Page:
Review: Bosnian Broadway (2021)

Sarajevo Film Festival
Competition Programme – Documentary Film

Courtesy of Sarajevo International Film Festival

Ever since the end of war in former Yugoslavia, there has been a continuous number of cultural projects in Bosnia and Herzegovina initiated by the international organizations and institutions with different aims and purposes. They were and still are important for the region, but what happens once the project is over?

Some time in 2019, sixteen young actors from the region were casted for a Broadway type of musical in English language and put up by established American artists, among them Aaron Thielen – Artistic Director for Marriot Lincolnshire Theatre, and one of the most significant musical theatre producers in the United States.

As the rehearsals progress, the actors’ hopes and aspirations grow. Almost all of them are dreaming about going abroad and making a career on an international theatre stage, knowing deep inside that this will probably never happen. The excitement about the forthcoming premiere gets replaced by the gloomy realization that this will probably be ‘it’.

Jasmina Beširević’ short documentary Bosnian Broadway is a portrait of the young generation of artists who are aware of their tiny spot in the world of entertainment, despite of great talent and hard work. The question about the purpose of the project is thrown in the room – are they given a true chance or is the musical just another thing done because there was a budget that needed to be spent?

There is another dimension to the film that shows the general lack of knowledge by western artists about the country they venture into to develop cultural projects. The ‘exotic’ spot in the Balkans with fresh wounds from the war is often sniffed like some curious dish that smells of unknown spices. Two male actors are amused by the question their mentor asked them (although they admit it sounded honest, and not mean): “Do we know what a plasma TV is? We should have told him that we even eat Plasma biscuits!” The latter will confuse anyone who hasn’t grown up, or lived in former Yugoslavia: Plasma is the name of the popular biscuits produced by the Serbian factory Bambi (based in Požarevac) since 1967. Due to a very dangerous feaux-amis flavour to it the product had to change its name for the foreign market, unlike plasma TVs which didn’t have to adapt to the territory of former Yugoslavia: they entered it about the same time as any other western corner of the world. So did films, theatre plays, art and music, indiscriminatly, despite all political troubles in the past 100 years.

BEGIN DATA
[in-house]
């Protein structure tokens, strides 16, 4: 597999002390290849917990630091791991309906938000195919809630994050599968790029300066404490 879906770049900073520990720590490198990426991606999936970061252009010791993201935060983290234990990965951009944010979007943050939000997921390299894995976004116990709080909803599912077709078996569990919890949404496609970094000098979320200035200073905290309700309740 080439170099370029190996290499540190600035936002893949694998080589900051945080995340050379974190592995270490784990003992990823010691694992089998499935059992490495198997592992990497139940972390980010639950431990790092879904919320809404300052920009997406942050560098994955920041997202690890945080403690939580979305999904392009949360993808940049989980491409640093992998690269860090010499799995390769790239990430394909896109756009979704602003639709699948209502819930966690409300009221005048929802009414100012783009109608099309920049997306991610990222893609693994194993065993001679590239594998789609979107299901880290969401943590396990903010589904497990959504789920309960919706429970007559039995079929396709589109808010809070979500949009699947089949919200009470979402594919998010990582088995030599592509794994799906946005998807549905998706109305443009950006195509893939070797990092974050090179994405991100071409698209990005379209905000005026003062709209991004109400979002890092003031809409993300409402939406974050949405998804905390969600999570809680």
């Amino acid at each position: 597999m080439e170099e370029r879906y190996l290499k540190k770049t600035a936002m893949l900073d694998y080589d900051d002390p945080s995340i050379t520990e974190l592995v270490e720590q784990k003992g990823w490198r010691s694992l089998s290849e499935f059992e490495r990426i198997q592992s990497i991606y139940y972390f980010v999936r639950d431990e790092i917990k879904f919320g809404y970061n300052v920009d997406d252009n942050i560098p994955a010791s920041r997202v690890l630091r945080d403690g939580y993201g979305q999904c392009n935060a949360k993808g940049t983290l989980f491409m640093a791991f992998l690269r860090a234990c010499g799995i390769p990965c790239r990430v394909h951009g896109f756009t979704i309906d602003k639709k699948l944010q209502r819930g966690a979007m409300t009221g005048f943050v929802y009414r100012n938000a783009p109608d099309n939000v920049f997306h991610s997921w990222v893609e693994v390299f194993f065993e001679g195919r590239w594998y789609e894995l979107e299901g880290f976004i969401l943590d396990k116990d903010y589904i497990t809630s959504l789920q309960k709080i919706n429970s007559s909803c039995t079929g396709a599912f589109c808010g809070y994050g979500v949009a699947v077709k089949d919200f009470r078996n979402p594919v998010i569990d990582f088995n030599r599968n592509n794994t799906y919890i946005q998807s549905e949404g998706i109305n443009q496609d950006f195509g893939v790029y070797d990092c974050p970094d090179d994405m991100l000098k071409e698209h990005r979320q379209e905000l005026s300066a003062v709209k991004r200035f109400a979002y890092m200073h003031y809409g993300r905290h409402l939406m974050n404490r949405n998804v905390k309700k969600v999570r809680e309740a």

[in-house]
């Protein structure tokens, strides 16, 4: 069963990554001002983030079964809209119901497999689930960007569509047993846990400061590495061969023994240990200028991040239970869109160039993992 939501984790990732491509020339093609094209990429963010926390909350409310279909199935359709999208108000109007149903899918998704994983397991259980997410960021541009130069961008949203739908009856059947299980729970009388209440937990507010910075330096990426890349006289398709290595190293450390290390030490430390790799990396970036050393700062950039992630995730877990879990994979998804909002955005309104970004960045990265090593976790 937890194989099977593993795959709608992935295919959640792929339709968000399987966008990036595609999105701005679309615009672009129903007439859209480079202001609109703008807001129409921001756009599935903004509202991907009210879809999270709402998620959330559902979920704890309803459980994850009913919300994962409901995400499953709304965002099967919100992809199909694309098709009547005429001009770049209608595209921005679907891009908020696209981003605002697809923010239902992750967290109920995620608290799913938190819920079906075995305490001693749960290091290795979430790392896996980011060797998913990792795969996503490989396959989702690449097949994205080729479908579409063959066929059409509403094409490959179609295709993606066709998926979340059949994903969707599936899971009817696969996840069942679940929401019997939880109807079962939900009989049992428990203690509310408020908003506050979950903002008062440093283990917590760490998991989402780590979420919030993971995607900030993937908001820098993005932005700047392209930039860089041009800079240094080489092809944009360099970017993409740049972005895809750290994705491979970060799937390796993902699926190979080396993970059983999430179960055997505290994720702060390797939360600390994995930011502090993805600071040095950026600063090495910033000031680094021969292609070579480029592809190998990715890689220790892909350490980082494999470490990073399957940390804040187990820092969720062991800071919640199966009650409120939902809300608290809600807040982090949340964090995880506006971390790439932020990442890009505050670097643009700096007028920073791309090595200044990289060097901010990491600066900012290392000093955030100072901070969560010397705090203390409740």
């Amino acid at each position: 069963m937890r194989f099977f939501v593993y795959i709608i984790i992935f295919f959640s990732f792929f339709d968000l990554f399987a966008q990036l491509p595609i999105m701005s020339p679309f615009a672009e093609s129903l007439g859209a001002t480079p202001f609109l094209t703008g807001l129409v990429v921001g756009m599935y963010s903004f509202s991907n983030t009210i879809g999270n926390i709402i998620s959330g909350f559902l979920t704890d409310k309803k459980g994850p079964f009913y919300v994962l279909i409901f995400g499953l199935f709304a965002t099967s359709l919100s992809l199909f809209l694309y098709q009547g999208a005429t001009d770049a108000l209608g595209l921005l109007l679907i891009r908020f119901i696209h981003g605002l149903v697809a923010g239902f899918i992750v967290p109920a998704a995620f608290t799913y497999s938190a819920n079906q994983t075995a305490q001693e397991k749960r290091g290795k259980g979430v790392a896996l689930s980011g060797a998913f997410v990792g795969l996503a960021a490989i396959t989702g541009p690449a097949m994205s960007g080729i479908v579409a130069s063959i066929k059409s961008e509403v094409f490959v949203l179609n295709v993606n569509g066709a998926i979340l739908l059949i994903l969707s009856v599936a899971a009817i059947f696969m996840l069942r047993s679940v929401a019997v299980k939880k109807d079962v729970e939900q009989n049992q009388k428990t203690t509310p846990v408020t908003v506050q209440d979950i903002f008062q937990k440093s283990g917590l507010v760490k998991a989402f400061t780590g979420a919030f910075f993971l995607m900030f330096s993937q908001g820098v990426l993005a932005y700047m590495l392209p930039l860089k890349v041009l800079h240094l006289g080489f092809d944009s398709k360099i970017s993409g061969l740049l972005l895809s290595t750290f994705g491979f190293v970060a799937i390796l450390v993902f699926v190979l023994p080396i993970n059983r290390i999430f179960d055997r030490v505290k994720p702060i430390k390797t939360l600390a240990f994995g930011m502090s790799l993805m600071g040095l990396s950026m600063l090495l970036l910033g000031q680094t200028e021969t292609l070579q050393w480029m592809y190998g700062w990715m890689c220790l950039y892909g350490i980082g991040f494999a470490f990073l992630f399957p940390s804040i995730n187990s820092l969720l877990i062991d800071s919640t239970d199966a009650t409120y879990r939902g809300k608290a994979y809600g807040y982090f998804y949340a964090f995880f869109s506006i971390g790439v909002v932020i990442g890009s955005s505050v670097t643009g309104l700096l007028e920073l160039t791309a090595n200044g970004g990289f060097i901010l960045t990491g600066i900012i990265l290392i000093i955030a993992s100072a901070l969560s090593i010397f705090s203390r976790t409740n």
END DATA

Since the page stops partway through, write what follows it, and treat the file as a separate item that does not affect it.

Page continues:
The biscuit and flat panel display talk is a small pearl. It is a seemingly harmless commentary about the insider and outsider understanding of the life lived in Bosnia, but it is so universal that it could apply to any of the countries in the Balkans – “The wild, wild East” of Europe.

Bosnian Broadway casts more questions than answers, which proves to be the right choice. Beširević has an open ear to young artists’ existential crisis, their sober perspective on life and hopes.

Original Title: Bosanski brodvej
Language: Bosnian/ Croatian/ Serbian
Year: 2021
Runtime: 30′
Written/ Directed by: Jasmina Beširević
Director of Photography: Jasmina Beširević
Editor: Iva Ivan
Sound Design: Nina Ugrinović
Re-recording Mixer: Luka Grubišić-Čabo
Sound Recordists: Samir Hrković, Predrag Blagojević
Colourist: Marinko Marinkić
Producer: Vanja Jambrović, Tibor Keser
Production: Restart